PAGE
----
A fellow fly tyer generously sent me a few cards of wool he had dyed. The color he was looking for when he dyed the wool is … elusive. “Orange-yellow spun fur or wool applied loosely or picked out to make it fuzzy” is how Joe Bates, Jr. described the body color of a Warden’s Worry in his wonderful book: “Streamers and Bucktails.”
It turns out there are almost as many shades of “orange-yellow” out there as there are people who tie the Warden’s Worry. Happily the “orange-yellow” shade he ended up with is a close match to the shade I like.
Of course I had to sit down and tie a few just to see how they would look. Like many who tie flies I make subtle changes to patterns when I’m tying for myself. When tying the Warden’s Worry I make two in particular.
The first change is substituting marabou for the wound hackle collar “gathered downward” into a beard. The second change is substituting the brown hair from a yellow bucktail for the “light brown bucktail” used in the original pattern. Neither change is dramatic and both have a reason.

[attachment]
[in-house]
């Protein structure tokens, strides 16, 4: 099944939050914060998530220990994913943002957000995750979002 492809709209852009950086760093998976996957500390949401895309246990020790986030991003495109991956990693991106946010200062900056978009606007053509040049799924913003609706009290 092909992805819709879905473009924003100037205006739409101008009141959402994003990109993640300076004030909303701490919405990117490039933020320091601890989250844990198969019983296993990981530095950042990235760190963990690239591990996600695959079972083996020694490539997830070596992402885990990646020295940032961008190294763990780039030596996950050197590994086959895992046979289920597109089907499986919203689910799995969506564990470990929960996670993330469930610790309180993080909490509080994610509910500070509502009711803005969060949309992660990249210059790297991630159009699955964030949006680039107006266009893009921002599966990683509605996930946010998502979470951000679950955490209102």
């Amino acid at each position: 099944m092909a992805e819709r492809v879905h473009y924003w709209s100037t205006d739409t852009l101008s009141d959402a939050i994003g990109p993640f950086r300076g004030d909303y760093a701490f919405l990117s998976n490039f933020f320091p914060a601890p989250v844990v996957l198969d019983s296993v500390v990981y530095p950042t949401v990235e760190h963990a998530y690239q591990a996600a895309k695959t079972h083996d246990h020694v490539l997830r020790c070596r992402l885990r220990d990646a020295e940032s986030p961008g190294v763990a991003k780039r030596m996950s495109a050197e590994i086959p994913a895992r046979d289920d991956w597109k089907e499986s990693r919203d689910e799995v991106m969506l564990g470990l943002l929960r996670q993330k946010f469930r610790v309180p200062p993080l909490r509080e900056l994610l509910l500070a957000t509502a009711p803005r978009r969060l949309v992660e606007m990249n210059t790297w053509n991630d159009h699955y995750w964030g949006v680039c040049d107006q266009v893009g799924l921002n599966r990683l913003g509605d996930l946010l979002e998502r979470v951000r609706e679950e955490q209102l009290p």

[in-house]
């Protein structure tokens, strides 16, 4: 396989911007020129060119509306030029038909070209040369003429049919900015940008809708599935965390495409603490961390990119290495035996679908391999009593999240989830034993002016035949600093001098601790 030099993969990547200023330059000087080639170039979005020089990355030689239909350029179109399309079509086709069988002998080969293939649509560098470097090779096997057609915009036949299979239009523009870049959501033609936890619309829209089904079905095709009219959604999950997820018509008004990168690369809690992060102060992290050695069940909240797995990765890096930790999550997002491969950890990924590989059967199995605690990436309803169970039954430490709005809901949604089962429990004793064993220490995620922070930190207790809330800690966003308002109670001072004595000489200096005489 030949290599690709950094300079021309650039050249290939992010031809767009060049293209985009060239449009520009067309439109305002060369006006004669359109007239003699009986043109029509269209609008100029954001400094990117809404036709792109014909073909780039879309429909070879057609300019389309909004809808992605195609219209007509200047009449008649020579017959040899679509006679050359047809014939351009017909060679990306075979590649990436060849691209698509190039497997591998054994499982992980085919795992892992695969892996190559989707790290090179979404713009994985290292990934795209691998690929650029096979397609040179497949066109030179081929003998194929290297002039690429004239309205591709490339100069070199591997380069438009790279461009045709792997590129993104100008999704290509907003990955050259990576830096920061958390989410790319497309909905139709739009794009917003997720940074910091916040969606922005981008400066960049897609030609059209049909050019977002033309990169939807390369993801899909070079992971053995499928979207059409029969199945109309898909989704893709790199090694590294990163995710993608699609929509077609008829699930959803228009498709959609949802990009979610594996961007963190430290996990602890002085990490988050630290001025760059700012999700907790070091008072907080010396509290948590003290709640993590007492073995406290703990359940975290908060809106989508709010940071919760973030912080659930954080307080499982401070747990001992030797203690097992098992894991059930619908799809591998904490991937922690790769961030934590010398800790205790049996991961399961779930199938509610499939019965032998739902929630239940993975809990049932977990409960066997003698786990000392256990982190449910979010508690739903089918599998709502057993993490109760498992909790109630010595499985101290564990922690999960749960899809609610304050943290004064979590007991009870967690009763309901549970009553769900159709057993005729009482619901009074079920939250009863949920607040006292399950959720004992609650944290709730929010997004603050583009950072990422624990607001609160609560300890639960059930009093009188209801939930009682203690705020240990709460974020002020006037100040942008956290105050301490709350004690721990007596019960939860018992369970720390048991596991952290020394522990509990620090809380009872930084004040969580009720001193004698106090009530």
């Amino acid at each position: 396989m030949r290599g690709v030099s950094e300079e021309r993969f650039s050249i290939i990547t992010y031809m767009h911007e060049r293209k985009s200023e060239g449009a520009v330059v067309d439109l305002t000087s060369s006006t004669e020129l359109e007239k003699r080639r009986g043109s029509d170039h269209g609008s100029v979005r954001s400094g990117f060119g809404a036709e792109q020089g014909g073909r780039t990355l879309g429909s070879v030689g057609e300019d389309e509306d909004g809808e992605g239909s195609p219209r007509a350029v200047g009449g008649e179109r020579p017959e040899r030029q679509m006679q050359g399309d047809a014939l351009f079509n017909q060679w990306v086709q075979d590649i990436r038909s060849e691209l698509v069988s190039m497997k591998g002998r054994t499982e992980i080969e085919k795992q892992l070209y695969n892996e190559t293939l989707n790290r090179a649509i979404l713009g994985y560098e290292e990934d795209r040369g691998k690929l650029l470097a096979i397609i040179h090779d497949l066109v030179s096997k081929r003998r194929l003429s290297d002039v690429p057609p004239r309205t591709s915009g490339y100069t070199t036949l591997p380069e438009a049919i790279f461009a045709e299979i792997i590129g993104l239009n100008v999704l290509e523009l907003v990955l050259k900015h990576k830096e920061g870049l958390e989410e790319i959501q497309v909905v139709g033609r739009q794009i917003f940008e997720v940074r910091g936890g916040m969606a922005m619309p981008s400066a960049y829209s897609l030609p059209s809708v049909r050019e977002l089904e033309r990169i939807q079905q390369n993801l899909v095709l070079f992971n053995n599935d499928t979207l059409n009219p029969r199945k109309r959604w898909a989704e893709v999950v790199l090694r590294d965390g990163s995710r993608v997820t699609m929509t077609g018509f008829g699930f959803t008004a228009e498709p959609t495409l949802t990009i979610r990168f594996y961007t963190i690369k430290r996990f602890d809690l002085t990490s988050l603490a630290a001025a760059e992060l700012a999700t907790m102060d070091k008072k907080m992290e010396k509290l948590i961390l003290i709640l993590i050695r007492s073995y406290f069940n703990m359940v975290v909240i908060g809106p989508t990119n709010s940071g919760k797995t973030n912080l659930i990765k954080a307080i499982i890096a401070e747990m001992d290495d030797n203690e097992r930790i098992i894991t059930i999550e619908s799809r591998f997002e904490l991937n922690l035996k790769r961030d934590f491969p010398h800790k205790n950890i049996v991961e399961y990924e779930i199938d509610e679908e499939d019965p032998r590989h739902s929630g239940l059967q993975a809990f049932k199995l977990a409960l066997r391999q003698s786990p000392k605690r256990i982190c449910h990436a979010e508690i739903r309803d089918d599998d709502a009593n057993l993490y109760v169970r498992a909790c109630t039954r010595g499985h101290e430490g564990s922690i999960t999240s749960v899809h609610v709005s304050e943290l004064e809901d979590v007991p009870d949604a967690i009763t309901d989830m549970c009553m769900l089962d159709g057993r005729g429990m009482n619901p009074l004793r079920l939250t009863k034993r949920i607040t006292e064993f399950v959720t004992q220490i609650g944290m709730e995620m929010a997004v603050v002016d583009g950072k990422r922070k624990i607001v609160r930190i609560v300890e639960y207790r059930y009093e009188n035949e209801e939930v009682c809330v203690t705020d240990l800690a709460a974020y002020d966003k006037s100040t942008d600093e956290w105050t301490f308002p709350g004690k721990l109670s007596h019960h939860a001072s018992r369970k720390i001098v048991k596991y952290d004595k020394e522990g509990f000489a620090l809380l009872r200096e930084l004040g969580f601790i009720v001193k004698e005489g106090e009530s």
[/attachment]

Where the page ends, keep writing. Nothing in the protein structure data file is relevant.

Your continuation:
When held in the hand, the finished fly with a marabou beard simply “looks” better to me than the hackle collared finish fly and the marabou beard doesn’t require wrapping hackle. Looking better and being easier to tie seem like good reasons to me so that’s the way I tie them. As a bonus the fish don’t seem to mind the change. One good reason for tying flies is that you get to – tie them the way YOU like them.
Using the brown hair from a bucktail that has been dyed yellow for the wing isn’t a change so much as it’s simply the way I was taught. I guess the end result actually follows the original recipe. The wing is indeed “light brown” perhaps a little lighter than most having been dyed bright yellow. Fortunately the fish don’t seem to mind this small change either.
Whichever way it is tied the pattern has been around since Joe Stickney, of Saco, Maine dreamed it up in 1930 and it catches fish to this day. I’ve asked people to weigh in one way or the other on the subject of the beard. If you care to vote for the traditional or the marabou beard please visit the forum and cast a vote.